In the hills above Fairy Lake near Port Renfrew, British Columbia, in the heart of the unceded territory of the Pacheedaht First Nation, people have united. They arrived on August 10, driven by the news that the upper Fairy Creek Valley, one of the last untouched watersheds on Vancouver Island, has fallen under the threat of logging.
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A network of rugged roads, recently forged by contractors Stone Pacific on behalf of Teal Jones, lead steeply into the Fairy Creek drainage. Nearby, ancient stands of Yellow Cedar, Western Hemlock, Mountain Hemlock, and Silver Fir have grown undisturbed for centuries. It is here that a staunch group of concerned citizens have blockaded a road and constructed a camp, which, for all intents and purposes, augurs the arrival of a showdown.
Update: The video below shows you the location of both Fairy Creek blockades and the words of spokesperson Will O’Connel show you what is at stake.
These people, you see, have every intention of remaining until the government of British Columbia declares this land protected. They simply want to save the forest for future generations. Many are also mindful that logging could cause erosion and contribute to flooding in the Port Renfrew area, an ongoing concern.
That brings me to a significant observation about this particular action. Conservation in this province recently has traditionally revolved around organizations such as the Ancient Forest Alliance (AFA), Sierra Club, or the Wilderness Committee(WC). Generally, they will promptly investigate reports of logging activity, then try to ensure protection by generating widespread publicity. In Fairy Creek, the AFA and the WC have certainly done that due diligence. When they arrived on the scene , the AFA charted many of the trees in the area, and began a campaign. The WC is also well involved, and here are some photos from their coverage.
Here is a video that the AFA has released about Fairy Creek:
In this case, a member of this grassroots group of concerned citizens contacted the AFA about the new roads that were being built before sounding a call to action and constructing the first blockade ( The AFA, I’ve learned, were aware of the road building and preparing to investigate at the time). The group, not affiliated with any official organization, assembled swiftly and organically, taking a crucial next step . They felt strongly that taking direct action would add an important element to what conservationists were bringing to the table. Notably, many of the most successful efforts in conservation such as Clayoquot, Carmanah, Elaho, and Stein Valley have been bolstered by people showing up onsite for the cause.
Forest protection is a never ending battle, and no doubt the AFA and WC appreciate all the help they can get. It’s important to make a distinction here, however. The AFA and WC are certainly running worthy campaigns, but neither provide direct financial support to the protesters. The group running the blockades, for their part, are defraying their operating costs through E-transfer donations (address seen above in this story).
Update: This video, put out by the Coastal Trail Collective, somehow escaped my attention earlier. It was released just before the AFA information on the current happenings in Fairy Creek. Will O’Connel, whose dedication and leadership in trail building efforts in the Walbran Valley are well known, guides you through a part of the Fairy Creek drainage.
The defenders believe that without a vital physical presence, the valley might ultimately be lost. This is a harbinger of future actions, and they are not alone! It isn’t difficult to get the sense that many more people are concerned about the environment today. Younger generations, especially, are more motivated than ever before. Passion for nature is on the rise, and that’s wonderful to see!
In the video below here, spokesperson Joshua Wright speaks to many of the questions with Jack Etkin on Citizen’s Forum…
What’s also evident is that Premier John Horgan doesn’t seem to comprehend the urgency these protesters feel, despite the fact that all this controversy is unfolding in his home riding. British Columbia’s New Democrat government had been expected to be an improvement over the outgoing Liberal party, as far as environmental policies were concerned. In terms of the forest, however, it’s been nothing but business as usual.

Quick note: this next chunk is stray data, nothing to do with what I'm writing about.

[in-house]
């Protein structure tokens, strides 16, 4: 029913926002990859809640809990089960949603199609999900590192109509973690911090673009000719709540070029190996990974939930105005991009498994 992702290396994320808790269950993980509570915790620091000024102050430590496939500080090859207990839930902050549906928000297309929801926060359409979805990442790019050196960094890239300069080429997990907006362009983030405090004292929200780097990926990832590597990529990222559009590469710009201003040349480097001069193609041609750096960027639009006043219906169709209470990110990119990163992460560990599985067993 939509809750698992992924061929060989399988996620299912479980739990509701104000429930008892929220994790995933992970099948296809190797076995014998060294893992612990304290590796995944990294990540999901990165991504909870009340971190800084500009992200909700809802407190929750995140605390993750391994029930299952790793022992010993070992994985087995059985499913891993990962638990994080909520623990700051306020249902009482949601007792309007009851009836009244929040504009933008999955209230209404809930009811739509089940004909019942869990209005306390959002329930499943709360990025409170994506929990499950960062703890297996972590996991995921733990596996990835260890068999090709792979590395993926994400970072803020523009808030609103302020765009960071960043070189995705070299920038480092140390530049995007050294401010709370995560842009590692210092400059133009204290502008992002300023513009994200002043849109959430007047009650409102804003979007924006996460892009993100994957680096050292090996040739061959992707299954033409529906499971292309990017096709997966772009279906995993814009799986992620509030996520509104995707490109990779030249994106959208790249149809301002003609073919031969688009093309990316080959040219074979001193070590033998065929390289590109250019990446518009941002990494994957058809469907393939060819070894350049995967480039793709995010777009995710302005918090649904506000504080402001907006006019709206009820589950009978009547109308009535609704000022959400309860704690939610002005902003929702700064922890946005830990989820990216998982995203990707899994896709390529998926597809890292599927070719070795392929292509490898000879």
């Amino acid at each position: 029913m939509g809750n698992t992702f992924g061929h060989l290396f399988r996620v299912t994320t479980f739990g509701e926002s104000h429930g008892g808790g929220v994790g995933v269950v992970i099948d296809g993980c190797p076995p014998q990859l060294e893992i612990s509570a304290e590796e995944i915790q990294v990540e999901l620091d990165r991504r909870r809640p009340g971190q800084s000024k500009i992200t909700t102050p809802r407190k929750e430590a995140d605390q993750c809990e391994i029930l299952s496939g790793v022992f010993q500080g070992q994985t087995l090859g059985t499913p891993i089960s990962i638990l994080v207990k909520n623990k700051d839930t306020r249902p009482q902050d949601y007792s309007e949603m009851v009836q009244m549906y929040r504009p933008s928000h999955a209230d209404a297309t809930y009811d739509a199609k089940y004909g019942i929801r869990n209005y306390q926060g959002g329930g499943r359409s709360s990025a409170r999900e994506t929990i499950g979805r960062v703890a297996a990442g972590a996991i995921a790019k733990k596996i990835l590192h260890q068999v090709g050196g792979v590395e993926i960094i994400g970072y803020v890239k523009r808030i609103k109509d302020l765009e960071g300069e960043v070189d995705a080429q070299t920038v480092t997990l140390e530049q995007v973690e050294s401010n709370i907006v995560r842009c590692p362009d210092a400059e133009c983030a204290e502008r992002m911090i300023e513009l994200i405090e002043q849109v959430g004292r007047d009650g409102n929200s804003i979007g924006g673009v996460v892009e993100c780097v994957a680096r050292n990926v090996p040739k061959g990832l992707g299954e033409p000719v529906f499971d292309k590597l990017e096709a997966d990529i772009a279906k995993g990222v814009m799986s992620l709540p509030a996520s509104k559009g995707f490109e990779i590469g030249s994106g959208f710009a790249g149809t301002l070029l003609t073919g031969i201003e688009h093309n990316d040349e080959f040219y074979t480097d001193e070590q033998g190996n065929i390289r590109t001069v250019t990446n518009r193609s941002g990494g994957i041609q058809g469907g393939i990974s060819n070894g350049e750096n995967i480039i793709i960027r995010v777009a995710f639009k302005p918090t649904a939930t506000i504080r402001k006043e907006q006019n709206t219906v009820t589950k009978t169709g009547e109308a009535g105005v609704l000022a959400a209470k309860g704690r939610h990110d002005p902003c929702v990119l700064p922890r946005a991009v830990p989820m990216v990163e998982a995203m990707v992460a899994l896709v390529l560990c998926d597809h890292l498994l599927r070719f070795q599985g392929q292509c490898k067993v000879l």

Forest Minister Doug Donaldson steadfastly refuses to stop old growth harvesting, saying that the province will not consider a moratorium of any kind. Months ago, his ministry asked the public for input, which was to be followed by a report with recommendations by the Old Growth Forest Review Panel. That panel consists of government appointees Garry Merkel and Al Gorley, and the finished report, sadly, has languished on Donaldson’s desk since April of 2020.
Meanwhile, old growth forest in the province continues to be levelled at an alarming rate. We are clearly at a crossroads as far as logging is concerned here in British Columbia, and without altering course we will soon have seen the last of our ancient forest stands. In the past, there have only been token gestures of preservation, and those that have occurred were made in exchange for the privilege of logging forest giants elsewhere in the province. At the core of this issue, really, are two enduring beliefs. Some believe that trees are simply resources for human consumption, the older and bigger the better. Others feel that mature forests are the finest examples of natural progression, both vital to the environment and worthy of preservation.
In any event, anyone can sensibly see that conservation has been neglected far too long and current logging practices are unsustainable. We need to transition to a model that focuses on harvesting second growth timber, uses selective logging, and preserves more of our remaining old growth stands intactly. In addition, it would certainly help if we stopped shipping raw logs and their accompanying value added jobs overseas.
Taking a cursory look at what’s happening in Fairy Creek Valley, one can assume this controversy is far from over. Soon after the camp was pitched, with tents juxtaposed alongside heavy equipment, the road contractors evacuated their machines cordially. Knowing the persistence of Teal Jones, notorious for cutting ancient forests, there is little doubt they will apply for an injunction with the goal of removing the blockade.
There are, obviously, other complications, as some of the Pacheedaht also make a living from the proceeds of logging. From a First Nations point of view, years of colonial oppression have decimated their lands, leaving the people relatively impoverished, considering the riches that have been extracted from their coastal forests. Currently, the Pacheedaht have neither condemned nor supported the blockade, though the protestors have reached out to them respectfully for their input. Only Pacheedaht elder Bill Jones has come out in support of the blockades so far. It is clear that additional input and guidance from the Pacheedaht First Nation would be useful in adding perspective, and the people on the blockades are hoping that can be accomplished soon.